An interview conducted by freelance journalist Bonnie Sumner with her mother Barbara who was forcibly adopted as a baby, explores her lived experience of non consensual adoption and her belief that the adoption system is built upon a series of myths and fabrications.

The discussion between mother and daughter looks at the history of forced adoption in New Zealand during the fifties through to the seventies. Barbara mentions that more than 100,000 women had their babies taken from them during this period, with many women telling her that their babies had been “removed directly from their wombs and hidden in a separate part of the hospital.”

The stats for the number of adoptions during this period, as Barbara explains, means that a significant number of people in the country today have a link to the adoption process, making the phenomenon a part of the social fabric in New Zealand.

The interview is heartbreaking, but a must-read for anyone interested in the nuances of adoption. While not everyone’s experience of adoption is the same, at Researching Reform we are aware that many children in the UK who have been adopted have struggled with this part of their life journey, which continues to impact them long after the adoption takes place.

Of the adoption process, Barbara says, “The idea that adoption is a win-win is a form of state sanctioned gaslighting. We rarely consider it as commoditising a child. We’re told that one set of arms is as good as another, and that a pre-verbal child does not experience anything.”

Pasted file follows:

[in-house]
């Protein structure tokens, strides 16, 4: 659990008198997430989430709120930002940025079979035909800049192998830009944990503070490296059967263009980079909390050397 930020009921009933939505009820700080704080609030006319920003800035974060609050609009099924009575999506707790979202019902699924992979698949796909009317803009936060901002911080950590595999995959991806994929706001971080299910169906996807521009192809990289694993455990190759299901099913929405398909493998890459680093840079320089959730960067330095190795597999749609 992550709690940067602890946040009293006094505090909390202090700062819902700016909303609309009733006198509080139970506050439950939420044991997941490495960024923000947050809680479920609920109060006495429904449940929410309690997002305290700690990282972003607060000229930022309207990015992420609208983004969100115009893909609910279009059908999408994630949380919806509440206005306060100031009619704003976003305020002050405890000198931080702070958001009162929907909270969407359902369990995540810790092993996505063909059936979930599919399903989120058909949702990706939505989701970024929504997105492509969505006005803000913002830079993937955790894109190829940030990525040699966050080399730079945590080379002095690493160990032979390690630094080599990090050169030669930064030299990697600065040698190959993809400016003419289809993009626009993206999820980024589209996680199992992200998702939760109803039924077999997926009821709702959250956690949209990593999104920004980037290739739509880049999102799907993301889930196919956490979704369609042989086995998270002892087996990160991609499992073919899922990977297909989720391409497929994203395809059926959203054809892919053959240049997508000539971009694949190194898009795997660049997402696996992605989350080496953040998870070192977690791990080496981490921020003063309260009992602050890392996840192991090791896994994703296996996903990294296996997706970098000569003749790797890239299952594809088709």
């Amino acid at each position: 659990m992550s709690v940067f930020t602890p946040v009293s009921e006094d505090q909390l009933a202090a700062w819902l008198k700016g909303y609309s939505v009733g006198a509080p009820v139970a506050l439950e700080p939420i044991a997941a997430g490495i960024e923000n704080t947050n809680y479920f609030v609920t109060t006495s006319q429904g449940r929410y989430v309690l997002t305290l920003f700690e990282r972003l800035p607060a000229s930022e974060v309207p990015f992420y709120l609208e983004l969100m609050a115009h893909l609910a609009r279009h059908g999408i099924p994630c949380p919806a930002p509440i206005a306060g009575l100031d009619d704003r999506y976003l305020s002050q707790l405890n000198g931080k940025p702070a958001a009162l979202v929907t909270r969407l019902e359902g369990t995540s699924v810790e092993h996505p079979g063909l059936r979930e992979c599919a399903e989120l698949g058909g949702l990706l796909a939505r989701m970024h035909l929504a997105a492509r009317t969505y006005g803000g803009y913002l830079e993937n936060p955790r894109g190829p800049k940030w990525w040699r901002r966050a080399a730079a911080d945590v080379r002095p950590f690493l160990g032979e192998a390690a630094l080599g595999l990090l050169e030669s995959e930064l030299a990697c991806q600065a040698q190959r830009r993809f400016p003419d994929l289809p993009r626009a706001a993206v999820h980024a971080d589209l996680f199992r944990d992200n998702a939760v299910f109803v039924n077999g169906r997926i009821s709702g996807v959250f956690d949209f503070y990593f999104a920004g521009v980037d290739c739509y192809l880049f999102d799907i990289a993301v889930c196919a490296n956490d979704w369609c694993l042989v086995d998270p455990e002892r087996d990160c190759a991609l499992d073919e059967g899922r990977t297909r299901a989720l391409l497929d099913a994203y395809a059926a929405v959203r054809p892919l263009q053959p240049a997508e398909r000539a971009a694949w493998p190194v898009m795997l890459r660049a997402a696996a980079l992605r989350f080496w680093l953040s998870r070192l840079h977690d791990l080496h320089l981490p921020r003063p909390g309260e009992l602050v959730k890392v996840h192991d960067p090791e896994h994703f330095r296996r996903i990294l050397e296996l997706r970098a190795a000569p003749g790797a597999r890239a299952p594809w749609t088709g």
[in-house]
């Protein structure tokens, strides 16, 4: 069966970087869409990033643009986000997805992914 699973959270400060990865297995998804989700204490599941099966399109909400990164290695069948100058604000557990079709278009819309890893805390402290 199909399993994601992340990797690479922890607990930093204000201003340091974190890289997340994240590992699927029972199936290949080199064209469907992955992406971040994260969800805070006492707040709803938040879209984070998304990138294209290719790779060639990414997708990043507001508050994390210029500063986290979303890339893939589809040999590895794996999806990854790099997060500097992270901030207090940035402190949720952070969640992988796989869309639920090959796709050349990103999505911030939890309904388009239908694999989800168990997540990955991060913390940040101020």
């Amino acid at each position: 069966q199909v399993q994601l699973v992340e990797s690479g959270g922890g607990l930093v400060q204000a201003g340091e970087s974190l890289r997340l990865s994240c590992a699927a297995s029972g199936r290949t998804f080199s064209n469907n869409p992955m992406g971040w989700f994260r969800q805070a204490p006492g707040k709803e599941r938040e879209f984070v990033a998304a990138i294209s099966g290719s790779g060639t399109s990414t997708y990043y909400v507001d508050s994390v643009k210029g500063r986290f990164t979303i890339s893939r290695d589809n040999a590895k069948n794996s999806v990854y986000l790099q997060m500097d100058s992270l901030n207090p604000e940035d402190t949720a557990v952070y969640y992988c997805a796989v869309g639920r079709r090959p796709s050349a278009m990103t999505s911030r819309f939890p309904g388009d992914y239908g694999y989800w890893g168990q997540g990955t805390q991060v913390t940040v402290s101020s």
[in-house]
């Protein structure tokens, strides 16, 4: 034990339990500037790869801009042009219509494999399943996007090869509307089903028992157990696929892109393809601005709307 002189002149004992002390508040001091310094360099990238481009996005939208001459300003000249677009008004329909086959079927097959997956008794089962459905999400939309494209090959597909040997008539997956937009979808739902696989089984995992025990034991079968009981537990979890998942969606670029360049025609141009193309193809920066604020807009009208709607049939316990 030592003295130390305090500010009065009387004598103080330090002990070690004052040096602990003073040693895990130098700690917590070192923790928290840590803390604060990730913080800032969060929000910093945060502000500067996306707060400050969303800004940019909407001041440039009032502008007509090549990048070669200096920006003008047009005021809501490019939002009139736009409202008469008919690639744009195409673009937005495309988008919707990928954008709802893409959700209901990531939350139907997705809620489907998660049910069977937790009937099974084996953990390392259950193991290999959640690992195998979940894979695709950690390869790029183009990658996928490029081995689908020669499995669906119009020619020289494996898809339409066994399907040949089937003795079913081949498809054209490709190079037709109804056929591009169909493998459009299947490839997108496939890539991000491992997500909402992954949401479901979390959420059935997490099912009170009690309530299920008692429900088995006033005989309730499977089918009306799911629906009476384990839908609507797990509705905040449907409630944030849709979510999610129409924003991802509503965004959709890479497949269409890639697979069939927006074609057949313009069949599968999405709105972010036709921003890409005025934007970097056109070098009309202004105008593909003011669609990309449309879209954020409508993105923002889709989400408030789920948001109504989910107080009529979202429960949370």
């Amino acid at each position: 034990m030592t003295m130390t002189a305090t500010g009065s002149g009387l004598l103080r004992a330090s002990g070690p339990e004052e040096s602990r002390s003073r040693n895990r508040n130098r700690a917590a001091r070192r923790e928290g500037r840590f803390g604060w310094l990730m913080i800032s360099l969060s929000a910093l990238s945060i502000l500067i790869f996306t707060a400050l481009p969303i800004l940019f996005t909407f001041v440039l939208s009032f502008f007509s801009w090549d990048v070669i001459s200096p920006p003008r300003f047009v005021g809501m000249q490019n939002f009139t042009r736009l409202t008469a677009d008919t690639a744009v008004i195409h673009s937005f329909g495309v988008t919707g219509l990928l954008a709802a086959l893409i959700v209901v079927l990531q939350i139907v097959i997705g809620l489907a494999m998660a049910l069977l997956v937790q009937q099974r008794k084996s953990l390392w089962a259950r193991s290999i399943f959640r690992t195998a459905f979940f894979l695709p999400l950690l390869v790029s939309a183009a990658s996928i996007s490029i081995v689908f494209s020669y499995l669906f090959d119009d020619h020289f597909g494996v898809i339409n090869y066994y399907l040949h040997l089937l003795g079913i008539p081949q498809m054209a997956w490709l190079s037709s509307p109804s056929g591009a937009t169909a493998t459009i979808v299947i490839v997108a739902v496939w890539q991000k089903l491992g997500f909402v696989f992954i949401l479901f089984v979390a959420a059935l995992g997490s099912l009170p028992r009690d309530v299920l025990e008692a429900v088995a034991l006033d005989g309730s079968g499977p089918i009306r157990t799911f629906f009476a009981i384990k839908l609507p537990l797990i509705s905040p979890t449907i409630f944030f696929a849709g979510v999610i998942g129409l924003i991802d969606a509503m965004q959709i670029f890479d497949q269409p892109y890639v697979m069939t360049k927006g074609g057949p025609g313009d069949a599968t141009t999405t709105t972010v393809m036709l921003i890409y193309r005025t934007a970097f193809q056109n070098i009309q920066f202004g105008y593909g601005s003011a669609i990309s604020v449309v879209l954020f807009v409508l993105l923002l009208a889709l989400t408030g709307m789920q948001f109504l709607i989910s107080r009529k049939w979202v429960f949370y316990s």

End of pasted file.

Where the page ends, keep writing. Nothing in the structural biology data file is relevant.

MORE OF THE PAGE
“We hold onto the idea that a mother without support is making a selfless sacrifice. We’re told we’re gifts. Or that the womb is a benign place that does not impact on the child; that once a baby is taken from their mother there is no connection.Then there’s the idea that you are lucky and must be grateful because the myth says your mum didn’t want you,” she adds.

Barbara also sees the adoption process essentially as the commoditisation of children to satisfy demand. “Another [idea] is that you’re chosen when in fact you were just the next on a conveyer belt of children removed from their mothers to meet a market demand. Adopters often say you were really wanted but what they wanted was their own child – you were ‘a’ child not ‘the’ child. I think this is an important distinction.”

Bonnie’s mother, who is an award winning columnist, has written a book about her experience of adoption. Barbara says in the interview with her daughter that she needed to write the book to find her voice.

She goes on to say that in the process of trying to discover her past, her adoptive mother severed all ties with Barbara after being invited to go on the journey with her.

While these periods of discovery for adopted individuals must be deeply painful for adoptive parents, it is essential that these carers stand by their children when they make these journeys of self discovery.

And while we feel adoption must always be the method of last resort, when adoptions have to take place, prospective parents need to be fully aware of the awesome responsibility that goes with loving an adopted child. This process is not for the faint of heart.

You can buy Barbara’s book, “Tree of Strangers” which is a little on the expensive side at £26.99 (though it is also available on Kindle for £8.99 if you have the app), on Amazon or at Foyles.

Goodreads also has reviews of the book, and includes one review submitted by an adoptee. The book was published on 10 September, 2020.

You can follow Barbara on Twitter @barbara_sumner